In this second excerpt from his book Read Rees, Gareth Rees relates the daily challenges of cleaning out HM Naval Base, Portsmouth. Having written a letter to protest ‘village fascism masquerading as robust management’, Gareth is dreading the fallout…
During a long four-day weekend I went on an outing to Bosham with my friend Charlene. We picked some apples from a tree whose branches protruded over a garden wall, and tried to feed them to horses. Then we sat on a little bridge and dangled our bare feet in the water. It always seems that the sun shines on our outings.
A lot of that long weekend though, I was living under a cloud of infantile emotion. It was like being nine years old again when, instead of watching out for the safety of the boy running to leap over the wooden horse in the gym, I made silly faces and distracted him so that he fell badly and broke his arm. I spent the whole weekend fearing the attention of the headmaster on Monday morning and a probable caning. The caning never happened though, demonstrating that worry is probably a waste of energy. But did I learn that? Decades later, I am dreading the face of my line manager – I’ll call her M1 from now on – when I return to work, sure in the knowledge that she will have read the letter I’ve sent to management. She is probably going to push me into my cleaning materials cupboard and force down my throat an undiluted, lethal dose of Hard Surface cleaner!
This doesn’t happen. On the contrary, when I arrive for work, I am greeted with the utmost friendliness. Is it fake though? Later in the morning, another member of the workforce says how he’d greeted M1 with a ‘Good morning’ but received no reply. ‘She blanked me,’ he said.
I wonder if the letter I sent was actually received? It must have been. The Royal Mail is very reliable. Anyway, I’ve had no response. I think I read somewhere that company policy is that a reply should be received within three days. The lawyer in me says to check this out.
As usual, I fill in the form showing what cleaning materials I needed and, as usual, I haven’t received them.
I report a broken hand-towel dispenser. No action on this. Broken hand-towel dispensers don’t look good. This eats at the remaining residue of pride in my work.
My “wet floor” sign has disappeared. It’s nothing short of outrageous. If I mop without one, management gets upset. But I shouldn’t mop anyway with the toxic beast I’ve been using for weeks, even though I’ve been asking for a new one for what seems like an eternity. Had an explosion of dust when I checked my vacuum bag. No-one has offered me a replacement bag. I can’t vacuum then.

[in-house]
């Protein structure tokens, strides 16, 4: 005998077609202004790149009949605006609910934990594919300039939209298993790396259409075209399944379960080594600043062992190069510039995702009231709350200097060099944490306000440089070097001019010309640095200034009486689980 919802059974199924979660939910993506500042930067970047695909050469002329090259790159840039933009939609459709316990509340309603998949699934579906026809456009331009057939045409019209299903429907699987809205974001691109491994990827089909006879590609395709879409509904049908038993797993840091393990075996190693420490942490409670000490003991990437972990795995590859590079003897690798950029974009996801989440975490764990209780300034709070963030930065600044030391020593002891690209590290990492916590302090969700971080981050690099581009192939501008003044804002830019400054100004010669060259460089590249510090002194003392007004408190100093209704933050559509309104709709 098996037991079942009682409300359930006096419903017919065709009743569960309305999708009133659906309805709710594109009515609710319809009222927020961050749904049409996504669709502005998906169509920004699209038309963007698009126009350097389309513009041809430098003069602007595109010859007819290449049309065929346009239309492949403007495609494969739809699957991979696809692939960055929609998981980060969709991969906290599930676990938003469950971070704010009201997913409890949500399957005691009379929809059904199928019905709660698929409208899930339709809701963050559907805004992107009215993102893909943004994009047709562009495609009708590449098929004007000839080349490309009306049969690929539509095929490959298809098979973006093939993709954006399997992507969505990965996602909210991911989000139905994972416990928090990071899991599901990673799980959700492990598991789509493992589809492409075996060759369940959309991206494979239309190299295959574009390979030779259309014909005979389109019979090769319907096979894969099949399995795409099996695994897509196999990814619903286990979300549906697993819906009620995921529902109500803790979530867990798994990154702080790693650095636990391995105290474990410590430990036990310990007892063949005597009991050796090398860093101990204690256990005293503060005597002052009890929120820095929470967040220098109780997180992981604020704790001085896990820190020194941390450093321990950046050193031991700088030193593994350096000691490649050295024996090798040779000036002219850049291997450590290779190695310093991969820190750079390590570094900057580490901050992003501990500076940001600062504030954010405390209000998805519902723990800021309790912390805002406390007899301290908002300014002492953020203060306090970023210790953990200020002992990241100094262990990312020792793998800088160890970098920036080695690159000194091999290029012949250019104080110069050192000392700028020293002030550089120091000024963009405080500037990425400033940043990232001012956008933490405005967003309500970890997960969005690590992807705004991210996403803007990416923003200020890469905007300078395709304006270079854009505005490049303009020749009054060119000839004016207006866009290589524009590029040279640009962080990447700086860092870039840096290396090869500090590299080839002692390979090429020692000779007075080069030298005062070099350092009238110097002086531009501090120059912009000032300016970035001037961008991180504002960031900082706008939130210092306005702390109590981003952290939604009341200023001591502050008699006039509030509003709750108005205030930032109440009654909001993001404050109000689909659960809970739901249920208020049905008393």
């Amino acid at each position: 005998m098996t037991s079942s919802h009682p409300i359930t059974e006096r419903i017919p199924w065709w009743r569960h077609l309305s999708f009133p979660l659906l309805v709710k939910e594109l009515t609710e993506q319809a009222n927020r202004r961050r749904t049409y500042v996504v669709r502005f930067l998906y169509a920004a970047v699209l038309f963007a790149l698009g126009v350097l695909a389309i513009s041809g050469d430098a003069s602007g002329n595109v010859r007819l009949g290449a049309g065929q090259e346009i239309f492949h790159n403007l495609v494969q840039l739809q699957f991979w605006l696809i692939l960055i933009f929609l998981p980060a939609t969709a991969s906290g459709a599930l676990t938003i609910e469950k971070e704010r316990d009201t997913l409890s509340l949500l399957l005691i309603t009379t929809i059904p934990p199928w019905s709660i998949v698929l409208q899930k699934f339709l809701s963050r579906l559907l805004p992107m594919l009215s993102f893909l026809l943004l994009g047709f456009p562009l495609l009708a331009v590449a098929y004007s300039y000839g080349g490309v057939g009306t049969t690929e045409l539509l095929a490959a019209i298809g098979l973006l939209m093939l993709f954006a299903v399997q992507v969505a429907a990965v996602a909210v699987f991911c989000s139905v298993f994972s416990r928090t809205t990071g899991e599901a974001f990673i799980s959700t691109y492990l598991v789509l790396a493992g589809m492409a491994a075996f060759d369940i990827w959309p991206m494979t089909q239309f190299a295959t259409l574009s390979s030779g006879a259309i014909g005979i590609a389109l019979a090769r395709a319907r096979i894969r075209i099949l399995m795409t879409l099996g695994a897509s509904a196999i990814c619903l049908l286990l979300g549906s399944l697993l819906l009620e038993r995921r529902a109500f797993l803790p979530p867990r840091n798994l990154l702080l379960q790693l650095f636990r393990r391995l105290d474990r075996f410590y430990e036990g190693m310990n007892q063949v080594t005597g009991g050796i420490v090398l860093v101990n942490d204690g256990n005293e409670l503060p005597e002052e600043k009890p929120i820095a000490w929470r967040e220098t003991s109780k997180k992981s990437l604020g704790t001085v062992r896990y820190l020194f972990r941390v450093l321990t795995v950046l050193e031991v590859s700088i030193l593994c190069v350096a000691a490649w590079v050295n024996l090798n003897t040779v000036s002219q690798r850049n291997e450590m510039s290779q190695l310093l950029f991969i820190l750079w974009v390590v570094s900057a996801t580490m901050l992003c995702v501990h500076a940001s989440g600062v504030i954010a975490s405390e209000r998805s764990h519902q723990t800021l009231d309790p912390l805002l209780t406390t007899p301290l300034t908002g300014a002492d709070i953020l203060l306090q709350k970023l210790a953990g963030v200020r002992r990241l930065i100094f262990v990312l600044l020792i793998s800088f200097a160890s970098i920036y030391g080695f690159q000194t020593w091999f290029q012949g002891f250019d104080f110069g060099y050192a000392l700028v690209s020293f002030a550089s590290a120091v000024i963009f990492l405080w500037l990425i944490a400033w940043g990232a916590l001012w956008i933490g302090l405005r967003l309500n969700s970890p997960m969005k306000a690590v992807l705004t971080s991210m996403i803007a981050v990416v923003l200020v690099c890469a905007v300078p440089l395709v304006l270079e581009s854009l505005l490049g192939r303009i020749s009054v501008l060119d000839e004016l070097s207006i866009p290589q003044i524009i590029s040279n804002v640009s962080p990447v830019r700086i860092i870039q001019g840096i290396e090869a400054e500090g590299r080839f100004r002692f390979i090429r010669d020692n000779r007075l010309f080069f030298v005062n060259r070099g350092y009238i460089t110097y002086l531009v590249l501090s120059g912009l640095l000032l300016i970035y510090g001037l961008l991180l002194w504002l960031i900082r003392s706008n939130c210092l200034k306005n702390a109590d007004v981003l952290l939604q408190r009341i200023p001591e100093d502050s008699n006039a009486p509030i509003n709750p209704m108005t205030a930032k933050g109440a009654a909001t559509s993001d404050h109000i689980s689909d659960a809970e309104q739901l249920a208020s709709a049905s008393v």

I overheard M2 say to a cleaner, ‘Supplies may be difficult this week. I’m on my own.’
The bell is tolling nine a.m. from the clock tower on the other side of the parade ground. The parade ground is a car park now. I wonder about history. Isn’t this place the oldest military base in the world? Did sailors parade here before setting off for the Battle of Trafalgar?
I was going, once again, to report the woeful supply or non-supply of cleaning materials but it’s getting boring and I think the point has been made.
A military base in peacetime can’t help reflecting an apathy of spirit. And it’s hardly likely to be the location of an inspired, creative management team. So I’ll try and lay off grumbling for a while.
The people on my floor are only here for the short-haul and hardly have a stake in promoting a pleasant environment for themselves. That’s why, when they come in at night pissed, they sometimes piss on the floor instead of down a toilet bowl.
Some people are doing their last days before leaving the Royal Navy. Some are being chucked out after a court martial. One guy I spoke to yesterday was just staying the night, having flown from Bahrain to attend a course. When he arrived they had no record of him so he had to make his way back to the Gulf.
There are marines here waiting for flights to Iraq and Afghanistan. Once, I found a bullet left in a drawer. It was snub-nosed, not pointed, so as to effect, I was told, not a ‘clean’ but a very messy entry into the body of the enemy.
It’s not a happy atmosphere. What do people read? The Sun, the News of the World, Nuts magazine. Those going to Iraq receive pamphlets which describe the history of Iraq and its customs, Arabic and Islamic.
Upstairs, where I used to work, it’s brighter, probably because the residents, being trainees for the Royal Marines Band, are musicians first and soldiers second and only then because it’s a way of being paid. Their eclectic collections of CDs impressed me. They’re a mixed group of men and women whereas my floor is all-male and I’ve never been one for all-male environments.